Science on the big screen, CÚRAM commissions documentary about stroke research

Galway Daily Arts & culture submissions open for 25th Junior Film Fleadh

‘A Tiny Spark’, a documentary about the impact of strokes on victims lives and cutting edge research into them has been chosen for CÚRAM’s 2018 Science on Screen scheme.

The documentary will focus on research being done by Dr. Karen Doyle from NUI Galway’s a school of Physiology into blood clots in the brain which can cause a stroke.

‘A Tiny Spark’ will be directed by Niamh Heery and produced by Caroline Kealy of Swansong Films, an independent Irish production company founded in 2005.

As well as just looking at research underway at CÚRAM, Heery and Kealy reached out to people who have suffered through a stroke, to tell their stories about the effect that can have on someone’s life even when you survive.

Galway Film Centre Manager, Alan Duggan, said: “The Science on Screen commission scheme shows the real human side of the application of science.”

“We are delighted to continue working with CÚRAM on this scheme and we will be supporting Niamh, Caroline and the filmmaking team in bringing ‘A Tiny Spark’ to the screen this year.”

Filming for ‘A Tiny Spark’ will take place in Galway throughout July, with shooting also happening in Dublin and Limerick. The documentary will premiere in Galway this November.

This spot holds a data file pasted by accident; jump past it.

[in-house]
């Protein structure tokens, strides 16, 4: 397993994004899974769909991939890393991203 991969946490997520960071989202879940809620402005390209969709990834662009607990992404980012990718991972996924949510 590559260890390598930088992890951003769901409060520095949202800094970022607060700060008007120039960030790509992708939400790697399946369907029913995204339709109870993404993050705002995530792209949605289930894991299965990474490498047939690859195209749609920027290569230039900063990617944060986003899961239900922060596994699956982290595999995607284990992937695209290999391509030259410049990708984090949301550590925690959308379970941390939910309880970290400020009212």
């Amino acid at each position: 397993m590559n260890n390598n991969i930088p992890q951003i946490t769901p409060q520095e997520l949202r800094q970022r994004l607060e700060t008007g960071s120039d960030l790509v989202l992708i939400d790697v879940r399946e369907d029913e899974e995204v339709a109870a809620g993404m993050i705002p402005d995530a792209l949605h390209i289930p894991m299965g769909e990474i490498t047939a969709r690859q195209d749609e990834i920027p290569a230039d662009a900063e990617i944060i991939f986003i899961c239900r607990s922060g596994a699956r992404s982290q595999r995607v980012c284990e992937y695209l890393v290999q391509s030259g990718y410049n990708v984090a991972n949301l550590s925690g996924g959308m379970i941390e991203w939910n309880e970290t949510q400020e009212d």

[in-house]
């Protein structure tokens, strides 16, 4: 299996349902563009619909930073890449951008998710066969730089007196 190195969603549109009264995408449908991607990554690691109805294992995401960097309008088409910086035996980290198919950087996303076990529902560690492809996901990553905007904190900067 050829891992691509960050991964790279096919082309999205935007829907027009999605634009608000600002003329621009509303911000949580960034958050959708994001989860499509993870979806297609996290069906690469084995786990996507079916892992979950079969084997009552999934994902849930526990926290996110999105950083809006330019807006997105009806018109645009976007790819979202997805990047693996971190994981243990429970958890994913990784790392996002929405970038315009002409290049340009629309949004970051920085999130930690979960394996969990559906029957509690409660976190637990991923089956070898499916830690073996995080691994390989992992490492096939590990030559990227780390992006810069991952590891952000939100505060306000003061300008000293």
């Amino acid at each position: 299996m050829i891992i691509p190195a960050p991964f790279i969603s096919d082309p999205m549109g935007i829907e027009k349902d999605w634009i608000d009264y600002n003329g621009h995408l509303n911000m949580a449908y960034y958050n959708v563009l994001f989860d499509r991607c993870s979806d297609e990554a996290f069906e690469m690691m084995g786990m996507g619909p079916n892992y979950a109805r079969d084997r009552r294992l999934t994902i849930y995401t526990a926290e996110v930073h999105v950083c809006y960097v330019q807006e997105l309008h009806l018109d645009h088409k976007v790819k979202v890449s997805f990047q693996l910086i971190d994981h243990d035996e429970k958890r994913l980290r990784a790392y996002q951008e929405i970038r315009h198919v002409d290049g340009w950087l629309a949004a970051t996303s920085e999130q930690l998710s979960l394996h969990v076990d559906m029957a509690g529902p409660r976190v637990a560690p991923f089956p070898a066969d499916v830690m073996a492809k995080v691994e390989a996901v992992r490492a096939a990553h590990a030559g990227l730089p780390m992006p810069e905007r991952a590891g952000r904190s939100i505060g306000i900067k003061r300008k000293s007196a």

Dr. Doyle’s research involves studying blood clots removed from the brains of people who have suffered a stroke to see if there is anything we can learn from them.

This is the first ever study of its kind any involves collaboration with Beaumont Hospital in Dublin, the Mayo Clinic in the United States, and researchers throughout Europe.

CÚRAM, a medical devices research centre based out of NUIG, has run the Science on Screen scheme since 2016 to fund documentaries that can bring information about complex medical issues and research to a wider audience.

Since then, Science on Screen has backed three movies, on topics such as Parkinson’s disease (Feats of Modest Valour), tendon injury (Mending Legends) and diabetes (Bittersweet: The Rise of Diabetes).

Applicants for Science on Screen this year were asked to submit a proposal for a documentary that engages with research currently being done at CÚRAM, either into cardiovascular disease or strokes.

The team from Swansong Films plan to 3-D animate the human brain for the documentary, highlighting the function of different sections, and the destructive impact a clot can have on it.

Professor Abhay Pandit, Scientific Director at CÚRAM said it’s important for people to see the impact chronic conditions can have on people’s lives.

“These stories, narrated through our Science on Screen documentaries, show the real challenges that people face when living with chronic illness but also how we are trying to address them here at CÚRAM, to improve quality of life for all.”

Last year’s film ‘Bittersweet: The Rise of Diabetes’ by director Hugh Rogers and Invisible Thread Films will be screened next Wednesday, July 11 at the Town Hall Theatre at 11am for the Galway Film Fleadh.